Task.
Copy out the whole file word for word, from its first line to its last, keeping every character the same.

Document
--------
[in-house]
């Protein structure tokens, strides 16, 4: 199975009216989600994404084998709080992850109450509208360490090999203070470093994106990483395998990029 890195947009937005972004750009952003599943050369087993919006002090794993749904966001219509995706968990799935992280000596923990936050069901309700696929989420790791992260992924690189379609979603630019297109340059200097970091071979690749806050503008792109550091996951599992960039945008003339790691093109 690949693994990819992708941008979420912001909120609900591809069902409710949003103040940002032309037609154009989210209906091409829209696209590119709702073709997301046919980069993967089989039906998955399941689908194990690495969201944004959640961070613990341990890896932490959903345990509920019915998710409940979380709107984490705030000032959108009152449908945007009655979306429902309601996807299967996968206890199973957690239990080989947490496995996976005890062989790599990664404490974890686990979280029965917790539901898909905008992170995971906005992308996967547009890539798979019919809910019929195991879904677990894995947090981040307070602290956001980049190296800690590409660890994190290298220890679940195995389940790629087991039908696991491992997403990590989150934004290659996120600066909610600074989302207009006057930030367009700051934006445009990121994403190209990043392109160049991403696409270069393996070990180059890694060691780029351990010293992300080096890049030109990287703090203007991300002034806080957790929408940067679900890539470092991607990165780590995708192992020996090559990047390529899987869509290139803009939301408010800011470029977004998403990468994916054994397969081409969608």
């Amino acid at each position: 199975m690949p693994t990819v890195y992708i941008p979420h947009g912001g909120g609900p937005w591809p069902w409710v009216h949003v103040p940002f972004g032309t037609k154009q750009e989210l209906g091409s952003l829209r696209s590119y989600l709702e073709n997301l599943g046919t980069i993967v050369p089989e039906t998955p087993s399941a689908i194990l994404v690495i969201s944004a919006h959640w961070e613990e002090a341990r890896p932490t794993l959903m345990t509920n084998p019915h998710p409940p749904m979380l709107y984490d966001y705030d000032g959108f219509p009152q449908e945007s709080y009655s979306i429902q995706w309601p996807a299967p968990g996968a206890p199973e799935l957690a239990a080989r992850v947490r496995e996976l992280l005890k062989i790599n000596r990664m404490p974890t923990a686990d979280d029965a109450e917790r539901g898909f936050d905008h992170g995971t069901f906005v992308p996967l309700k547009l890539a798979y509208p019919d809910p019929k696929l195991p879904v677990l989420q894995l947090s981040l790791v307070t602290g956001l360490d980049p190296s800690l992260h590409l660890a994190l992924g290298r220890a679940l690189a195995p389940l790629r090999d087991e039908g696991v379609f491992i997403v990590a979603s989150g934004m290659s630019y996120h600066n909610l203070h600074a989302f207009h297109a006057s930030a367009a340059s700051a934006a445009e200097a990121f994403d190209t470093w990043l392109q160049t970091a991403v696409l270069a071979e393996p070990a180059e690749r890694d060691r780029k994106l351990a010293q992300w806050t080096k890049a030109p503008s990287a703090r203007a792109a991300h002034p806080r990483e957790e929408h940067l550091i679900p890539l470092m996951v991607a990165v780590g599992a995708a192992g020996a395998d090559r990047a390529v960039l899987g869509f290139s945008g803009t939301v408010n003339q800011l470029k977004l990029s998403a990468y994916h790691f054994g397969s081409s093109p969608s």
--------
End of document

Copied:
[in-house]
């Protein structure tokens, strides 16, 4: 199975009216989600994404084998709080992850109450509208360490090999203070470093994106990483395998990029 890195947009937005972004750009952003599943050369087993919006002090794993749904966001219509995706968990799935992280000596923990936050069901309700696929989420790791992260992924690189379609979603630019297109340059200097970091071979690749806050503008792109550091996951599992960039945008003339790691093109 690949693994990819992708941008979420912001909120609900591809069902409710949003103040940002032309037609154009989210209906091409829209696209590119709702073709997301046919980069993967089989039906998955399941689908194990690495969201944004959640961070613990341990890896932490959903345990509920019915998710409940979380709107984490705030000032959108009152449908945007009655979306429902309601996807299967996968206890199973957690239990080989947490496995996976005890062989790599990664404490974890686990979280029965917790539901898909905008992170995971906005992308996967547009890539798979019919809910019929195991879904677990894995947090981040307070602290956001980049190296800690590409660890994190290298220890679940195995389940790629087991039908696991491992997403990590989150934004290659996120600066909610600074989302207009006057930030367009700051934006445009990121994403190209990043392109160049991403696409270069393996070990180059890694060691780029351990010293992300080096890049030109990287703090203007991300002034806080957790929408940067679900890539470092991607990165780590995708192992020996090559990047390529899987869509290139803009939301408010800011470029977004998403990468994916054994397969081409969608």
């Amino acid at each position: 199975m690949p693994t990819v890195y992708i941008p979420h947009g912001g909120g609900p937005w591809p069902w409710v009216h949003v103040p940002f972004g032309t037609k154009q750009e989210l209906g091409s952003l829209r696209s590119y989600l709702e073709n997301l599943g046919t980069i993967v050369p089989e039906t998955p087993s399941a689908i194990l994404v690495i969201s944004a919006h959640w961070e613990e002090a341990r890896p932490t794993l959903m345990t509920n084998p019915h998710p409940p749904m979380l709107y984490d966001y705030d000032g959108f219509p009152q449908e945007s709080y009655s979306i429902q995706w309601p996807a299967p968990g996968a206890p199973e799935l957690a239990a080989r992850v947490r496995e996976l992280l005890k062989i790599n000596r990664m404490p974890t923990a686990d979280d029965a109450e917790r539901g898909f936050d905008h992170g995971t069901f906005v992308p996967l309700k547009l890539a798979y509208p019919d809910p019929k696929l195991p879904v677990l989420q894995l947090s981040l790791v307070t602290g956001l360490d980049p190296s800690l992260h590409l660890a994190l992924g290298r220890a679940l690189a195995p389940l790629r090999d087991e039908g696991v379609f491992i997403v990590a979603s989150g934004m290659s630019y996120h600066n909610l203070h600074a989302f207009h297109a006057s930030a367009a340059s700051a934006a445009e200097a990121f994403d190209t470093w990043l392109q160049t970091a991403v696409l270069a071979e393996p070990a180059e690749r890694d060691r780029k994106l351990a010293q992300w806050t080096k890049a030109p503008s990287a703090r203007a792109a991300h002034p806080r990483e957790e929408h940067l550091i679900p890539l470092m996951v991607a990165v780590g599992a995708a192992g020996a395998d090559r990047a390529v960039l899987g869509f290139s945008g803009t939301v408010n003339q800011l470029k977004l990029s998403a990468y994916h790691f054994g397969s081409s093109p969608s």